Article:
As I have tried to help foundations and foundation staff focus or define intentional learning goals it also became clear that individual or even group learning goals can be as self-serving as the learning experience itself. What we are interested in. What we would like to know. What would be interesting to find out. As helpful as these components might be to considerations for future strategy development, they still do not offer a clear path to making knowledge actionable, and more importantly, helping the group agree on a shared path forward.

It has been both focusing and freeing to identify and name the decisions that need to be made by foundation staff and concentrate the data and learning agenda to provide the information necessary to make those decisions. The learning agenda needs to support the decisions that lead to actions–continue this work, adapt what we are doing, change the strategy entirely, and even end funding. And learning can be focused on what we need to know and the information we need to have to influence the decisions of others. But all of this requires being explicit and intentional early about the decisions we need to make and the target audiences we intend to influence before planning and embarking on an evaluation and learning agenda.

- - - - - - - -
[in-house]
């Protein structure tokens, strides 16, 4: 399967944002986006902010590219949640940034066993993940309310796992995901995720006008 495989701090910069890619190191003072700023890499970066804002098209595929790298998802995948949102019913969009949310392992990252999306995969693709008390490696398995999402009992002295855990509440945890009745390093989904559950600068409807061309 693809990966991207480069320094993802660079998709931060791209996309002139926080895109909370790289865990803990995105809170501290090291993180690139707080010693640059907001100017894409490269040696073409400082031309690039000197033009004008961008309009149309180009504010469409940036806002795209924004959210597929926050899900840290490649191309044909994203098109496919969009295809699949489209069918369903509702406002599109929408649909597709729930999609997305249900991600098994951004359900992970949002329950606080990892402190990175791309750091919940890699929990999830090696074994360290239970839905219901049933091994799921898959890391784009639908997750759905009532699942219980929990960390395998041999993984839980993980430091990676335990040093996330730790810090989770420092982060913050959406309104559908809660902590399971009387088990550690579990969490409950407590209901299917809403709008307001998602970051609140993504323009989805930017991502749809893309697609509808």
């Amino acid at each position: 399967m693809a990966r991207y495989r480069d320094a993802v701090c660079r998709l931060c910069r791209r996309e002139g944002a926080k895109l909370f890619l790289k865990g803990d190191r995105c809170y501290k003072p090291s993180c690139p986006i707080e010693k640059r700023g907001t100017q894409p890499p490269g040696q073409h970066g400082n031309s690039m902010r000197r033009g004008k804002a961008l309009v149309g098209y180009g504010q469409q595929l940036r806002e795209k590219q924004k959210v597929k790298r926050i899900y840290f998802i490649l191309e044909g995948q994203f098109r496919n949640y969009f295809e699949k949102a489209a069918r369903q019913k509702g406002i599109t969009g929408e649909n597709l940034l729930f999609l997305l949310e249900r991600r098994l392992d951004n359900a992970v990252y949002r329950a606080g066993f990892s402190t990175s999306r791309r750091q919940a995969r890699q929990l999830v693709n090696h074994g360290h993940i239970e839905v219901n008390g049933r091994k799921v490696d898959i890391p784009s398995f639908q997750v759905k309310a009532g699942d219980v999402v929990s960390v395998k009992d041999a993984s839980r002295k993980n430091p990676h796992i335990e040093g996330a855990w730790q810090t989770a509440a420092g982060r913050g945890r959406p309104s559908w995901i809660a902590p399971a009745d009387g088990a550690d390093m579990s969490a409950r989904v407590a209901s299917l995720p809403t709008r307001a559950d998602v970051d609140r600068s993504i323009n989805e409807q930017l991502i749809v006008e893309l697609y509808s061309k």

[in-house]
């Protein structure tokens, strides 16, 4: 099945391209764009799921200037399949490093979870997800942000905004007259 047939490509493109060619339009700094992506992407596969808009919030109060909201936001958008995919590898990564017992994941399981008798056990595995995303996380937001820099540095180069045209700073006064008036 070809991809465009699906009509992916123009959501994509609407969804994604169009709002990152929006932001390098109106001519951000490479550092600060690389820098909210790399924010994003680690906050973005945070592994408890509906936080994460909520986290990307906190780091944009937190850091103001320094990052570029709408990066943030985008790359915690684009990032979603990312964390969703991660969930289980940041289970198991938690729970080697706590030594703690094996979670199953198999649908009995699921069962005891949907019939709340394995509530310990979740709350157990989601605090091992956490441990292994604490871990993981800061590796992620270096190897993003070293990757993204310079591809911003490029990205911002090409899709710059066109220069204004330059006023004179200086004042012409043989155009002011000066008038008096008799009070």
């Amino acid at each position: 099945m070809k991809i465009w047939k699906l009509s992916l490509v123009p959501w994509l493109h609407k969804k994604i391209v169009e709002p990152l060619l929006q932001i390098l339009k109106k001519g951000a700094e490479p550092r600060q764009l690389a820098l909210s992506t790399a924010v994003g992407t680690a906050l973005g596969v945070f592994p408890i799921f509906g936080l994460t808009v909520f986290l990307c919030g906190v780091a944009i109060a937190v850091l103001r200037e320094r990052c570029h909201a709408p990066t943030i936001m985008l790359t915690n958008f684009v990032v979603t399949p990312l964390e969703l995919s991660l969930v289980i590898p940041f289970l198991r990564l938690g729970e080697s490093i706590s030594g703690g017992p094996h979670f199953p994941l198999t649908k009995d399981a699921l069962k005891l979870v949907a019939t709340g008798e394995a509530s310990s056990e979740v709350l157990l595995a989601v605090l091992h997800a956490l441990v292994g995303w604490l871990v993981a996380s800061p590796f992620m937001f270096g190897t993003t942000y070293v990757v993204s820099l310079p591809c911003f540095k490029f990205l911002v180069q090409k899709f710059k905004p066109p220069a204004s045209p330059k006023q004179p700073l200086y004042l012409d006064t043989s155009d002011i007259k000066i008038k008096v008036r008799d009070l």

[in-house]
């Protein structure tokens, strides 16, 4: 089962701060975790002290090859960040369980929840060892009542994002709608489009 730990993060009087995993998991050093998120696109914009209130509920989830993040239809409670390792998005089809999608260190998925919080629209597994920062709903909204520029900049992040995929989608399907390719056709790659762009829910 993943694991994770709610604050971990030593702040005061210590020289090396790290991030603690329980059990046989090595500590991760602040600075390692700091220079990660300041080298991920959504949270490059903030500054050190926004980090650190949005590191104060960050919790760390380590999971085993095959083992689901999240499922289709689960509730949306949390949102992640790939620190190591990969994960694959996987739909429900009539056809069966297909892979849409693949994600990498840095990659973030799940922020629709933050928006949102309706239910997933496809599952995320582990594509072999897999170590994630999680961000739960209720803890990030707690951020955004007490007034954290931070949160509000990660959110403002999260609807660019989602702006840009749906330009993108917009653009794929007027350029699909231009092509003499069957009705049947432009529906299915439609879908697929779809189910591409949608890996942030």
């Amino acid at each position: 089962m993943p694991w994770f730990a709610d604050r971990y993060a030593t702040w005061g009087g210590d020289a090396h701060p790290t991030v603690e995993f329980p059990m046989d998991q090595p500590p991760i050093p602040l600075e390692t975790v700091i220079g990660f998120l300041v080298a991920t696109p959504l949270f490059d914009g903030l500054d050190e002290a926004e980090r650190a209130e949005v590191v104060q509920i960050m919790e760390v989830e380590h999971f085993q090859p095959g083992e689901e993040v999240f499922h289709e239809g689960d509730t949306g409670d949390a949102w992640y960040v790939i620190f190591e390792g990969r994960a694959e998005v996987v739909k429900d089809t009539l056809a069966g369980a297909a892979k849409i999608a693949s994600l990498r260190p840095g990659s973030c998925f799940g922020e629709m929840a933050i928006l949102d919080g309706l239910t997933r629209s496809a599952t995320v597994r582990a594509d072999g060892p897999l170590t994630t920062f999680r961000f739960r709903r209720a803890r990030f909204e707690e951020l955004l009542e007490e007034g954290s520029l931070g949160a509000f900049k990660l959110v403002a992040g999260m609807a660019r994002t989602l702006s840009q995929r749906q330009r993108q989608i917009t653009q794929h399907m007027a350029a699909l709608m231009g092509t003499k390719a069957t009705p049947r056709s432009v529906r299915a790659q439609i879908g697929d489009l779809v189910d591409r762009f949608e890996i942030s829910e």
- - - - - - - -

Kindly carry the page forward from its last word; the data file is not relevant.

Otherwise all our learning efforts will result only in interesting trivia used in cocktail party chatter.

    Related Resources

Marilyn Darling and Fourth Quadrant Partners Emergent Learning framework is one tool that I have used to help groups get to the action that needs to result from the learning. And at the recent American Evaluation Association meeting it was refreshing to see multiple presenters use the experiential learning trio of questions asking of data/analysis: What? So what? Now what?